Although he has staved off the worst crisis of his tenure in the short term, Bolsonaro’s political future is far from secure. The municipal elections in November 2020 were a blow, with more than 40 of his 60 preferred candidates failing to make it to the second round. There are many existential threats, not just from the uncontrolled COVID-19 crisis, but from opposing politicians, the Supreme Court and the criminal justice system.
In addition to the threat of impeachment, Bolsonaro could still be convicted by the Supreme Court for common crimes or ejected by the national electoral tribunal for alleged misconduct during the 2018 campaign. His three sons also face a dizzying array of criminal investigations, including for money laundering and hate crimes. Indeed, his eldest son, Flavio, is something of an Achilles heel and is being investigated by the federal police for money laundering.
If justice turns against Bolsonaro, some fear Brazil risks going the way of Peru in 1992, when Alberto Fujimori, another right-wing populist, sent tanks and troops to dissolve congress and the judiciary in an ‘autocoup’. known as the Fujimorazo. Indeed, no matter how you look at things, storm clouds have gathered on Brazil’s horizon. The health and economic crises show no sign of abating. Indicators of social unrest — demonstrations, protests, demonstrations and outright violence — are rising.
What’s more, homicide rates have started creeping up, and this in a country with almost 60,000 murders a year (ten times the US), the vast majority of them Black males. Police killings are also reaching record highs in a country with around 6,000 executions a year (six times the US), most of which also involve poorer Black men. There are incipient signs of resistance in what is an extraordinarily polarized society, including from governors and mayors. A crop of new candidates are finally coming up the ranks, and this may upset the country’s sclerotic political class.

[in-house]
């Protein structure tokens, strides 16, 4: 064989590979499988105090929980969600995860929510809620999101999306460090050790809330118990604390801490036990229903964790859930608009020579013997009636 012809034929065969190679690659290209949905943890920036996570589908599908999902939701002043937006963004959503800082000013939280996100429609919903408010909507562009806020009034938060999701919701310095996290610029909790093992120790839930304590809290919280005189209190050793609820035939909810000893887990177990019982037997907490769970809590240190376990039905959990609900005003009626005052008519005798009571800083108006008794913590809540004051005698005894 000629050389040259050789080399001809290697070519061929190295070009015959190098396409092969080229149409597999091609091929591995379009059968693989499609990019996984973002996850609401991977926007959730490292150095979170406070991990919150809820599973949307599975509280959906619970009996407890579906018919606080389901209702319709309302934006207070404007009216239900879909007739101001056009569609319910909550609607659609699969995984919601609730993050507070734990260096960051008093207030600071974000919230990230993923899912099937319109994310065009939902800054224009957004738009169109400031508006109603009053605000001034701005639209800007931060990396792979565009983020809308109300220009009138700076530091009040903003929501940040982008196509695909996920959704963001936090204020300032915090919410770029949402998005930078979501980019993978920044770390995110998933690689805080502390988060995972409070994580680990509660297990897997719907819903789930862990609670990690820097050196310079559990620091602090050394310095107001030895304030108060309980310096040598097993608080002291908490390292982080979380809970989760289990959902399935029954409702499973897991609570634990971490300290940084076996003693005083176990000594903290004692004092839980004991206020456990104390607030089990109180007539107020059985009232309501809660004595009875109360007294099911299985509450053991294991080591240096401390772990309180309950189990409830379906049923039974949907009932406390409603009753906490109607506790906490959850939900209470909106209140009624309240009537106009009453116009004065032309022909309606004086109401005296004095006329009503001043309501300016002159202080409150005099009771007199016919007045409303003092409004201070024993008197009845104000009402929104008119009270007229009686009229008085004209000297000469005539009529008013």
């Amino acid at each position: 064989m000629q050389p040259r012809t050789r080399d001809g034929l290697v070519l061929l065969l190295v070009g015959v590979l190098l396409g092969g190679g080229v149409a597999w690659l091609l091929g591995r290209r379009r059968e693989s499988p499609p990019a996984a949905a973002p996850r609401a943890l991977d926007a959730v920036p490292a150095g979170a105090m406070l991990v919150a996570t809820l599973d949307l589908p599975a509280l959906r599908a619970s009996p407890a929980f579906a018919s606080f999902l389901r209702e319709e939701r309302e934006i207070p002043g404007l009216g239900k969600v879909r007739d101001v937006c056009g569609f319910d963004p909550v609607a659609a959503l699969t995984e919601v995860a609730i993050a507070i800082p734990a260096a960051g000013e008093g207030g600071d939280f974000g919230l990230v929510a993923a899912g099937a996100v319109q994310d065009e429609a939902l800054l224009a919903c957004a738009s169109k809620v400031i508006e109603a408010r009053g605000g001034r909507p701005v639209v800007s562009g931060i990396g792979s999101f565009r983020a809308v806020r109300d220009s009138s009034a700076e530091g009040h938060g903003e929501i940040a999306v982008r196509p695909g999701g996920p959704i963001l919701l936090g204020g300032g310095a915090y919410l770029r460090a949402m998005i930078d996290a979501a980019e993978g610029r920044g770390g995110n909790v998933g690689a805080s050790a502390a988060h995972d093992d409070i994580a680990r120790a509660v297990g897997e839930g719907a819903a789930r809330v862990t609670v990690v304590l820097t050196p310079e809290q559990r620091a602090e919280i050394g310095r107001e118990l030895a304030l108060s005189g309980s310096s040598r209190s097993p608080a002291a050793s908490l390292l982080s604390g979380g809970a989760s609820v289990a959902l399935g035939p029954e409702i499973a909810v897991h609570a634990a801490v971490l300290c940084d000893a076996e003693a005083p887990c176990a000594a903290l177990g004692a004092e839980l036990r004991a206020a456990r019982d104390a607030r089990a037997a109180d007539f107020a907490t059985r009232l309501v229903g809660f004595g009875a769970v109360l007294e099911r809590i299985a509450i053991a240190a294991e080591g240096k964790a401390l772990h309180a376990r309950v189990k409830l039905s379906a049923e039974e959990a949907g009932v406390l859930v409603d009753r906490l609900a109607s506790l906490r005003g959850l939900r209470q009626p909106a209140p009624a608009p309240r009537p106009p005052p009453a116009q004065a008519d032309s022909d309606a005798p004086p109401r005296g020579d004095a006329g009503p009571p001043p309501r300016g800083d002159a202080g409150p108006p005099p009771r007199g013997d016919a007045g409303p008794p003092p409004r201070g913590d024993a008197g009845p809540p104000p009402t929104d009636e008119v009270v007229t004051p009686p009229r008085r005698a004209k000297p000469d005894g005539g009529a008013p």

Even so, Bolsonaro is the candidate to beat in the presidential elections in 2022 — and by a wide margin, according to the most recent polls. At the moment, neither the candidate of the once wildly popular former president Lula or other possible candidates such as Ciro Gomes, João Doria, Luciano Huck, or Sérgio Moro are polling even close to Bolsonaro. Yet, to paraphrase the two-time prime minister of the UK, Harold Wilson — a year is an eternity in politics. In Brazil, that’s arguably more so than anywhere else. [IDN-InDepthNews – 20 February 2021]
* Robert Muggah is co-founder of the Igarape Institute, an independent think tank dedicated to integrating security, development and climate agendas based in Rio de Janeiro, and the SecDev Group, a Canadian digital risk and resilience consultancy. This article was originally published on openDemocracy under the title ‘With an election looming, can Brazil finally confront its injustices?’.